Star Control 2 has several examples: first, the Slylandro Probes. The Slylandro meant to program the Probes to go out and make contact with other alien species, and in the meantime, self-replicate using nearby raw materials. They accidentally set the priority for "self-replicate" above "make contact", unfortunately, meaning that the Probes see everything as raw materials to be used in self-replicating (the Slylandro are horrified when they learn of this). The other example is the Mycon, a race of sentient fungi engineered by the Precursors as a terraforming system... that, due to several millenia of being left to its own devices with no input, now terraforms in reverse, seeking out fertile, beautiful planets and turning them into hellish firestorms in which to make more Mycon.
The Xel'Naga of Starcraft made the Protoss and the Zerg to make the next generation of Xel'Naga. The Protoss attacked them after they realized that the Protoss were diverging from the plan due to them revealing themselves, while the Zerg killed and ate them due to sabotage from a third party known as The Dark Voice.
Portal 2 halfway through the game introduces the origins of GLaDOS and how she became the overhead of Aperture Science. Cave Johnson had his secretary, Caroline, be uploaded to a computer should he die before he could be uploaded. Caroline didn't want this at all, but she was forced against her will and essentially became immortal and stuck running the facility forever as GLaDOS. She then proceeded to kill all the scientists that tried to control her and make test chambers full of death traps.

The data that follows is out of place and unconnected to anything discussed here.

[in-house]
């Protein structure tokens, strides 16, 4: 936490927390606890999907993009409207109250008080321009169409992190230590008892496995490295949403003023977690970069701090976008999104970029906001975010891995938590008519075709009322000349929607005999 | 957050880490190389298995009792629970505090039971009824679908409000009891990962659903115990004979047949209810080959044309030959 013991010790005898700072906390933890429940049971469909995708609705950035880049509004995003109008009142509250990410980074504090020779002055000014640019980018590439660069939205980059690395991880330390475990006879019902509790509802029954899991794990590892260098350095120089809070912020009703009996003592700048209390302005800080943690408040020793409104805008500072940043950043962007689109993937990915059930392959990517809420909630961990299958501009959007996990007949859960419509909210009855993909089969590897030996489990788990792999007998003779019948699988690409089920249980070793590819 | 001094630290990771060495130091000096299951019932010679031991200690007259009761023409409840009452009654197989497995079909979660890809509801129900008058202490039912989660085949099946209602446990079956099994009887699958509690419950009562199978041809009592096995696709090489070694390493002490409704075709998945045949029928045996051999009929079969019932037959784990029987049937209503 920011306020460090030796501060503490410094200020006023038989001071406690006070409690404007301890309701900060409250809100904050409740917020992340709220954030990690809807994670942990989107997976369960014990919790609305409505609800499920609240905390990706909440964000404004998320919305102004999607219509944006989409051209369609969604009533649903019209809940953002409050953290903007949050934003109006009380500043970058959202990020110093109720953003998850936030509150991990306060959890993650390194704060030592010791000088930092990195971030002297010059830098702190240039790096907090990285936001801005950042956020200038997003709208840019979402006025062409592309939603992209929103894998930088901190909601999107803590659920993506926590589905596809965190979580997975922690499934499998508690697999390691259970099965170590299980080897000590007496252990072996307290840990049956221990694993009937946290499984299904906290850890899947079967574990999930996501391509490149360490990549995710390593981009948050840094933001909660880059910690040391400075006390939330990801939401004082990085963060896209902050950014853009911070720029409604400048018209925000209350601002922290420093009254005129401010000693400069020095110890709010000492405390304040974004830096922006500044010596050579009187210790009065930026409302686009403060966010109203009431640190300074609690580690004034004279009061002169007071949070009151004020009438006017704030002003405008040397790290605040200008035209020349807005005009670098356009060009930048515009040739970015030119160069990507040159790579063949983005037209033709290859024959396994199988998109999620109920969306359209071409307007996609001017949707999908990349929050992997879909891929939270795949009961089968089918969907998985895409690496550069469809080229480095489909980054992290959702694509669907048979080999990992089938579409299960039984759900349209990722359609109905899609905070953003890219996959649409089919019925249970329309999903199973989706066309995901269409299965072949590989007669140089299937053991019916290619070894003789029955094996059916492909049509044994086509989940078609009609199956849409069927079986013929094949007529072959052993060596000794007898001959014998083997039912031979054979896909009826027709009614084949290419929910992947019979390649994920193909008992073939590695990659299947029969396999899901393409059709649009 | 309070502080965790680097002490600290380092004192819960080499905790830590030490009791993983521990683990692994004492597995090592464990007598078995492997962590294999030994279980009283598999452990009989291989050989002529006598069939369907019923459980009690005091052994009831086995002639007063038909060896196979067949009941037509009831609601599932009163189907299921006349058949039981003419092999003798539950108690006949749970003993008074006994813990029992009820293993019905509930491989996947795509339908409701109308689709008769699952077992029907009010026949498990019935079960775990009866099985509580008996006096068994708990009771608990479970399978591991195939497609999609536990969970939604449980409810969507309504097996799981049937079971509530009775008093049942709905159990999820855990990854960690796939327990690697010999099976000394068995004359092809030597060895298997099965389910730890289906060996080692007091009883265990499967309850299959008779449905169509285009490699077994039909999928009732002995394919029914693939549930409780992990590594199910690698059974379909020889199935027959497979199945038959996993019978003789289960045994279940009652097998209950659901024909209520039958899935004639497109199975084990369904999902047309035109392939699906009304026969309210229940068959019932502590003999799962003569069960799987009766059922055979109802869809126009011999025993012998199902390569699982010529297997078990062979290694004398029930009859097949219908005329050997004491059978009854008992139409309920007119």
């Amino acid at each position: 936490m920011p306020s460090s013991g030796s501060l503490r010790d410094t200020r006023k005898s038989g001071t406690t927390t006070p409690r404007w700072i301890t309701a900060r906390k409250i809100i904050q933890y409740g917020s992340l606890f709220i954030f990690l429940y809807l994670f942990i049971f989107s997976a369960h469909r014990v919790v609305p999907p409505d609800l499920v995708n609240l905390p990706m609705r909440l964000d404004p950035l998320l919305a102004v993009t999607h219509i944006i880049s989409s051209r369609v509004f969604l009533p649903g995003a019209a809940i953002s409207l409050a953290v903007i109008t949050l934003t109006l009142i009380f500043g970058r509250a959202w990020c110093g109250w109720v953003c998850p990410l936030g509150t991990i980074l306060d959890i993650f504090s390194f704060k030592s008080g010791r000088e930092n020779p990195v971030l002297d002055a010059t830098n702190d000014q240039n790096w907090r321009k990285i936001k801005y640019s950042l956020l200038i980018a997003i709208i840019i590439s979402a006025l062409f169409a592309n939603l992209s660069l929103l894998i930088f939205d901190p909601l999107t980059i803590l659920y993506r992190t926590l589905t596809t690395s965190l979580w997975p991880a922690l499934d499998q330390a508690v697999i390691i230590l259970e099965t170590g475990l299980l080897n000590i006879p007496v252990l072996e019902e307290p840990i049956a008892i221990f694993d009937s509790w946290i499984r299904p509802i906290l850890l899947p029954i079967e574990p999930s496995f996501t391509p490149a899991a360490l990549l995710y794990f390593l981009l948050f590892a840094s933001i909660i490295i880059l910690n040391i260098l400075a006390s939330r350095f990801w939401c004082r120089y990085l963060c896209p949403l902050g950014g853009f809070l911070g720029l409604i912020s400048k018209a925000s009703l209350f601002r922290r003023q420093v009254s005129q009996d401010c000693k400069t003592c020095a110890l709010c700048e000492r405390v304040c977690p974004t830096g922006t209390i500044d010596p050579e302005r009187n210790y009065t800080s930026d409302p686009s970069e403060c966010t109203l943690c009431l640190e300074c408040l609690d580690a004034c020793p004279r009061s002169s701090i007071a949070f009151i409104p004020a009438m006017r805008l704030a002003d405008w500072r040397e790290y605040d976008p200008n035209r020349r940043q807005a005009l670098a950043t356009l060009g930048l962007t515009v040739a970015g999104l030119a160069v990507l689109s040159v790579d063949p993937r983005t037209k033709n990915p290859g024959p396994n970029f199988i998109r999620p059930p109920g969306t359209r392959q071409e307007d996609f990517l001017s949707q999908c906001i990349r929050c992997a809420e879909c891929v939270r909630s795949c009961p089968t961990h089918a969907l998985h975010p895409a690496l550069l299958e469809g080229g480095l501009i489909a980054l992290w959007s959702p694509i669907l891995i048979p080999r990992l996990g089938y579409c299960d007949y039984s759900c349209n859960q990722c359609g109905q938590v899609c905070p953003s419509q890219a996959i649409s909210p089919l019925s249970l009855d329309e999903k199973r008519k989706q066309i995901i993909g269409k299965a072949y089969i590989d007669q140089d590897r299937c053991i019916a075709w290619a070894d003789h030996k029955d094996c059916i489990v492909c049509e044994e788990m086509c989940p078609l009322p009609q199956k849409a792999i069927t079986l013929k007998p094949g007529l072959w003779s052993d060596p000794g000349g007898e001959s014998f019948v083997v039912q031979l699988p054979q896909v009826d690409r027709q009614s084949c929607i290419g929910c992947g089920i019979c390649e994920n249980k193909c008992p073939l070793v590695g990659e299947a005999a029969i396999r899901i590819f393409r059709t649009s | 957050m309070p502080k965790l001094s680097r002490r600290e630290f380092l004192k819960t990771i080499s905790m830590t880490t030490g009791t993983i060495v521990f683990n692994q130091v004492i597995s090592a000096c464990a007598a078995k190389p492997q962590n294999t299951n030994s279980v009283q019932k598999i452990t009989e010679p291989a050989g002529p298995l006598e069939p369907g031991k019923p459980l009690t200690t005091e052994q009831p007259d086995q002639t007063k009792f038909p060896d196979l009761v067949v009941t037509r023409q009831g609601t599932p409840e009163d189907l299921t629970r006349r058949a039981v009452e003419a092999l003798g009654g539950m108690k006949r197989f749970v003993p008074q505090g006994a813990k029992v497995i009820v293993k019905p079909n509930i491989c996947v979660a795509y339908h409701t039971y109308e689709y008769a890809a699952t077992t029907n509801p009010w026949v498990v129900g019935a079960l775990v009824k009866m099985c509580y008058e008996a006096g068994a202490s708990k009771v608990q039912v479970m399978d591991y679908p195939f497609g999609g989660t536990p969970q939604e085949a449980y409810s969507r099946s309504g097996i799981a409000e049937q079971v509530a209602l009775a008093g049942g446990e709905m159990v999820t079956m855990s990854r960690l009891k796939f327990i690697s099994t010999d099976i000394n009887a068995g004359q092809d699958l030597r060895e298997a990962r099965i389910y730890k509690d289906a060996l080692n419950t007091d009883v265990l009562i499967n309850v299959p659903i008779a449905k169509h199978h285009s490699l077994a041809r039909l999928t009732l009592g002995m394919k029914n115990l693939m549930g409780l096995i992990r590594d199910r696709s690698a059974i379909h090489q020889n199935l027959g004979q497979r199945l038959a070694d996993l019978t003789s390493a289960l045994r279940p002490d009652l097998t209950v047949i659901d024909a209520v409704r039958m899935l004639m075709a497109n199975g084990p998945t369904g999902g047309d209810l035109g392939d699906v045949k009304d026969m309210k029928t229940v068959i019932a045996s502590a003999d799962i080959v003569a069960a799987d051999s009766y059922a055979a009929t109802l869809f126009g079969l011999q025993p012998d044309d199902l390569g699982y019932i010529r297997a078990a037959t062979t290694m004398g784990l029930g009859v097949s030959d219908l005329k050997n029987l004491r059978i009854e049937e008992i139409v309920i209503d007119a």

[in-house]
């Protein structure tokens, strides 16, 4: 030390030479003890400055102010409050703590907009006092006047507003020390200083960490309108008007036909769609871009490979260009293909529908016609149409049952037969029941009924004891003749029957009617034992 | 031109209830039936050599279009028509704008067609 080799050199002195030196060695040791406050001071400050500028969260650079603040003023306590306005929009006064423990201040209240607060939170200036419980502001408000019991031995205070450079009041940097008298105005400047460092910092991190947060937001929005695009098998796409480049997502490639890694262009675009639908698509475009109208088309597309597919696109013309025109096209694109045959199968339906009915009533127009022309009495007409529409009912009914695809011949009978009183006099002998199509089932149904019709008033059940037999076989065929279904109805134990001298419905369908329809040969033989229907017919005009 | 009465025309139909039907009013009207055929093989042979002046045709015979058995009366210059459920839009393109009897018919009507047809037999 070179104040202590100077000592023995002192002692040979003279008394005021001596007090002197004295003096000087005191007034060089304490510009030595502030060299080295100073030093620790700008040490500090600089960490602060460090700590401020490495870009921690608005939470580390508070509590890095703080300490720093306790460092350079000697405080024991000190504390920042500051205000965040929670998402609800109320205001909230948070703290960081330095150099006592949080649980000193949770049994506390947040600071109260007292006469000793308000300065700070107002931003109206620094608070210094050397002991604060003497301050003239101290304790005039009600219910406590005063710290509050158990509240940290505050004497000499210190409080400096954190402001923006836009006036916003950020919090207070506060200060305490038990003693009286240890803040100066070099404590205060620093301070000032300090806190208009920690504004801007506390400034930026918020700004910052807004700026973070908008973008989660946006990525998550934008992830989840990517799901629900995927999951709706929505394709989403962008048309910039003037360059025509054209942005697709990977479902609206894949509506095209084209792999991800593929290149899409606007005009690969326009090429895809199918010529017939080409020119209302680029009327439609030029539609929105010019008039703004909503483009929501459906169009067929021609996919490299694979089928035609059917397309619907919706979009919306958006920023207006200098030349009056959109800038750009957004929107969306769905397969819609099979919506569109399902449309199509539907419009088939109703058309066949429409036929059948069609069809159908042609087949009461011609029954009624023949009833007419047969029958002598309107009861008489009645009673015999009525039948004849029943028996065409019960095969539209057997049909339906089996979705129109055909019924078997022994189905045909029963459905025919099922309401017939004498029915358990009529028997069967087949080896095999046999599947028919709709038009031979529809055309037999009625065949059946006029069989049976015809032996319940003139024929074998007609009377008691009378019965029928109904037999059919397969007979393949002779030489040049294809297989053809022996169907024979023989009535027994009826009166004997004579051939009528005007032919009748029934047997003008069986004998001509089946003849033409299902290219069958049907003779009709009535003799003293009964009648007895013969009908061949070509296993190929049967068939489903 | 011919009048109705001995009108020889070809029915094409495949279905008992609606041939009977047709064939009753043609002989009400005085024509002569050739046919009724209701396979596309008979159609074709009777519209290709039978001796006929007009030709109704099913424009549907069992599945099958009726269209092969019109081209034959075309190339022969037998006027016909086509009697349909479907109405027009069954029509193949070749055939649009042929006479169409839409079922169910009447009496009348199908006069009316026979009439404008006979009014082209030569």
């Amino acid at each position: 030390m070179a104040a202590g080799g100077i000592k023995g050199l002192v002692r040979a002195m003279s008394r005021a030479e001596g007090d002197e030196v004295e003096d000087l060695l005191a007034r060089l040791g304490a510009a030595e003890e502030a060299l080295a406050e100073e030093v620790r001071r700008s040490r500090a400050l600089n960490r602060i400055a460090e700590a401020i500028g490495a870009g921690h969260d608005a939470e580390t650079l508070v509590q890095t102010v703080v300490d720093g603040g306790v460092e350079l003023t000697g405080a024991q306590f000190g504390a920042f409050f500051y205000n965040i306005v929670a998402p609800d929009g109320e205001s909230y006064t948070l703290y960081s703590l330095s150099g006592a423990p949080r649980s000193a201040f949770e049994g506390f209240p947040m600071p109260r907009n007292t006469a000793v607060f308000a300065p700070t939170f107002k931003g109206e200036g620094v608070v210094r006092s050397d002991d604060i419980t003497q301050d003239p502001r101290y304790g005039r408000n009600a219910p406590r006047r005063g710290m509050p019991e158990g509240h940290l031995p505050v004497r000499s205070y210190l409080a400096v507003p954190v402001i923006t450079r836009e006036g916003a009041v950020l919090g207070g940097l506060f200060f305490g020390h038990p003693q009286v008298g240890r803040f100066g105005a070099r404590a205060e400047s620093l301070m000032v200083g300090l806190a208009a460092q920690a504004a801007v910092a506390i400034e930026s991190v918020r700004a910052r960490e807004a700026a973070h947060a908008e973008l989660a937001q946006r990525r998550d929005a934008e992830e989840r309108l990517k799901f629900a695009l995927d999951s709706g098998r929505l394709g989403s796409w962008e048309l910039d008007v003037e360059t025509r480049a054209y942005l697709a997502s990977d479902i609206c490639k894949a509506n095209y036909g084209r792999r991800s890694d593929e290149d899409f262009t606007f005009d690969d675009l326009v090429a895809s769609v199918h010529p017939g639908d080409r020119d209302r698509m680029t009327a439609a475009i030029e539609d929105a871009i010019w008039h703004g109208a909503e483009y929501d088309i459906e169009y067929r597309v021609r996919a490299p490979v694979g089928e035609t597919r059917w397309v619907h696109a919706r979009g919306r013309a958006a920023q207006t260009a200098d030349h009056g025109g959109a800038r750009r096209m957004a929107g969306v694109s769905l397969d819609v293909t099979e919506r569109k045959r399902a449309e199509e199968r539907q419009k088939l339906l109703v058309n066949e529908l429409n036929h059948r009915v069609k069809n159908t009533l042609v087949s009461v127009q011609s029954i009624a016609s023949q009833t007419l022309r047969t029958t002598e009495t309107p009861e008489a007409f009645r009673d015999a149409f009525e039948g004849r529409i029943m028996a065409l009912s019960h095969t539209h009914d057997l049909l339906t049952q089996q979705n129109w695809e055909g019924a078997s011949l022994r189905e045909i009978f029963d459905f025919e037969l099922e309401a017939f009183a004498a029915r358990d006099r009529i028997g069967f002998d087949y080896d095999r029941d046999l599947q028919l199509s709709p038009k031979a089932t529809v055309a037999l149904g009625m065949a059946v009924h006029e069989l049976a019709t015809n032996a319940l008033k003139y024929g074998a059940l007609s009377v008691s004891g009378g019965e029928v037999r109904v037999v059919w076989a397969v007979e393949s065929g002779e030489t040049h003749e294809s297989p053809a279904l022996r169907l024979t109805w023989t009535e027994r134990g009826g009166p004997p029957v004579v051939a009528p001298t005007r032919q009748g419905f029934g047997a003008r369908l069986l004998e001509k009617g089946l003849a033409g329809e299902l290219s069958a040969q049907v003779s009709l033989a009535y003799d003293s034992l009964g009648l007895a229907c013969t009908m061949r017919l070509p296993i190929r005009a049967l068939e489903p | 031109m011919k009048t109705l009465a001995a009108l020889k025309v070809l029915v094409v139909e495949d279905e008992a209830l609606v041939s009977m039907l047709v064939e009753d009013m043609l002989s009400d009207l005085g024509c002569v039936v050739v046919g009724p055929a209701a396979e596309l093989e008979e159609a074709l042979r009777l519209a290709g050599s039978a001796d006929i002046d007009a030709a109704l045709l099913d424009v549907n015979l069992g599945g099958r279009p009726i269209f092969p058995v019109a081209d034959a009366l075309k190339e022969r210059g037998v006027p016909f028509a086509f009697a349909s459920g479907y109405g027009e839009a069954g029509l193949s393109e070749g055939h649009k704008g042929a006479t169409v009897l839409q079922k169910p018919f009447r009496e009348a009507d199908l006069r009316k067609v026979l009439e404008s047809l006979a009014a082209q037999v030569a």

This is the plot-triggering event of X: Beyond the Frontier. Your character is a test pilot of a prototype jumpdrive-equipped starship, Earth's first attempt at Faster-Than-Light Travel in nearly eight centuries. During the jump test, the jumpdrive goes haywire and locks onto the method used by the previous attempt, in other words the X-Universe jumpgate network. As the drive charges, you can hear the scientists yelling everything up to and including "Abort the jump test!" Then WHAM! Suddenly you're on the other side of the galaxy with most of your ship's systems shorted out, and to add insult to injury, within a few minutes, you're a few thousand credits in debt to the local Proud Merchant Race for making your ship able to fly again.
Halo 4 's Spartan Ops lampshades this, with two missions in Episode 5 set one after the other titled 'Nothing Can Go Wrong' and 'Everything Has Gone Wrong'.
There's a sizeable one in the backstory of Hatoful Boyfriend. When humanity was devastated by a new flu strain and the population dropped by seventy percent in two years, scientists unleashed a virus to annihilate the birds that spread the flu. This killed many birds, but it uplifted the survivors, who promptly started to fight humanity. The end result is that the world is run by birds and humans are a tiny minority living in caves, and there are still agitators on both sides.
Many of the spells Anne performs in The Wotch (There's a whole arc titled "Consequences".) Cassie too, even the most innocent situations seem to have these problems.